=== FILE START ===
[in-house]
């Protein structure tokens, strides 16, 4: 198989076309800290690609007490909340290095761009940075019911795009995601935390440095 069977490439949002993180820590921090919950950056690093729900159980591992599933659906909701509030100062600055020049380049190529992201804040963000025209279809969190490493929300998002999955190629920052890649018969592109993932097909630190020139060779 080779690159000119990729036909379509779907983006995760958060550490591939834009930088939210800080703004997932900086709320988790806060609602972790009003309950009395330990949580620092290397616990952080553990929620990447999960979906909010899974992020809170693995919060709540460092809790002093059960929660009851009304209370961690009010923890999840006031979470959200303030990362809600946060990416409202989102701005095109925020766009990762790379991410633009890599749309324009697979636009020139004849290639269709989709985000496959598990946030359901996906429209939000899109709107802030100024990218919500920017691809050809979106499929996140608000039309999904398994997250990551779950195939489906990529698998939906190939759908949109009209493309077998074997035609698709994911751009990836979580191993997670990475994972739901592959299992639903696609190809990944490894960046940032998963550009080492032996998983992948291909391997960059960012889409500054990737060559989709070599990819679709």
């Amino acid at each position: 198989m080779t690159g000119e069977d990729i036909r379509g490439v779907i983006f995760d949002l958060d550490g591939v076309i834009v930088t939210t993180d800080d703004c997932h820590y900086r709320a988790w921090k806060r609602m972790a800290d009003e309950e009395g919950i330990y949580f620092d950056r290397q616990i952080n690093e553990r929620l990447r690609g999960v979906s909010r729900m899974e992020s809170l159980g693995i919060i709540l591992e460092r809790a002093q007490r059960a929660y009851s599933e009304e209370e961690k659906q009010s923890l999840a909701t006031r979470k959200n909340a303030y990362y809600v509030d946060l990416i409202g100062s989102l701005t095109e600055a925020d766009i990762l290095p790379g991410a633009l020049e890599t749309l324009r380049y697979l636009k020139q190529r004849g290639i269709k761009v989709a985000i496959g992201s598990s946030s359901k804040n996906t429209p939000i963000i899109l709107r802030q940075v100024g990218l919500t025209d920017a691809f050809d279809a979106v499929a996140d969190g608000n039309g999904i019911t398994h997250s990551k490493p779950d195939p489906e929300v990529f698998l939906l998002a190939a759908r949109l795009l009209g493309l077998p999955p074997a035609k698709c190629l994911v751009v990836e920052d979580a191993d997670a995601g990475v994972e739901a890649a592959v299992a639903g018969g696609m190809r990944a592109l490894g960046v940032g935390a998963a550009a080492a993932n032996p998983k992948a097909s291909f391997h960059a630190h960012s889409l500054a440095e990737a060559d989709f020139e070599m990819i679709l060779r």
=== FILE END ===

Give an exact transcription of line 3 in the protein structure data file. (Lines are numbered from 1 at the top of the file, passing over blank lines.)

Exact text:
């Amino acid at each position: 198989m080779t690159g000119e069977d990729i036909r379509g490439v779907i983006f995760d949002l958060d550490g591939v076309i834009v930088t939210t993180d800080d703004c997932h820590y900086r709320a988790w921090k806060r609602m972790a800290d009003e309950e009395g919950i330990y949580f620092d950056r290397q616990i952080n690093e553990r929620l990447r690609g999960v979906s909010r729900m899974e992020s809170l159980g693995i919060i709540l591992e460092r809790a002093q007490r059960a929660y009851s599933e009304e209370e961690k659906q009010s923890l999840a909701t006031r979470k959200n909340a303030y990362y809600v509030d946060l990416i409202g100062s989102l701005t095109e600055a925020d766009i990762l290095p790379g991410a633009l020049e890599t749309l324009r380049y697979l636009k020139q190529r004849g290639i269709k761009v989709a985000i496959g992201s598990s946030s359901k804040n996906t429209p939000i963000i899109l709107r802030q940075v100024g990218l919500t025209d920017a691809f050809d279809a979106v499929a996140d969190g608000n039309g999904i019911t398994h997250s990551k490493p779950d195939p489906e929300v990529f698998l939906l998002a190939a759908r949109l795009l009209g493309l077998p999955p074997a035609k698709c190629l994911v751009v990836e920052d979580a191993d997670a995601g990475v994972e739901a890649a592959v299992a639903g018969g696609m190809r990944a592109l490894g960046v940032g935390a998963a550009a080492a993932n032996p998983k992948a097909s291909f391997h960059a630190h960012s889409l500054a440095e990737a060559d989709f020139e070599m990819i679709l060779r």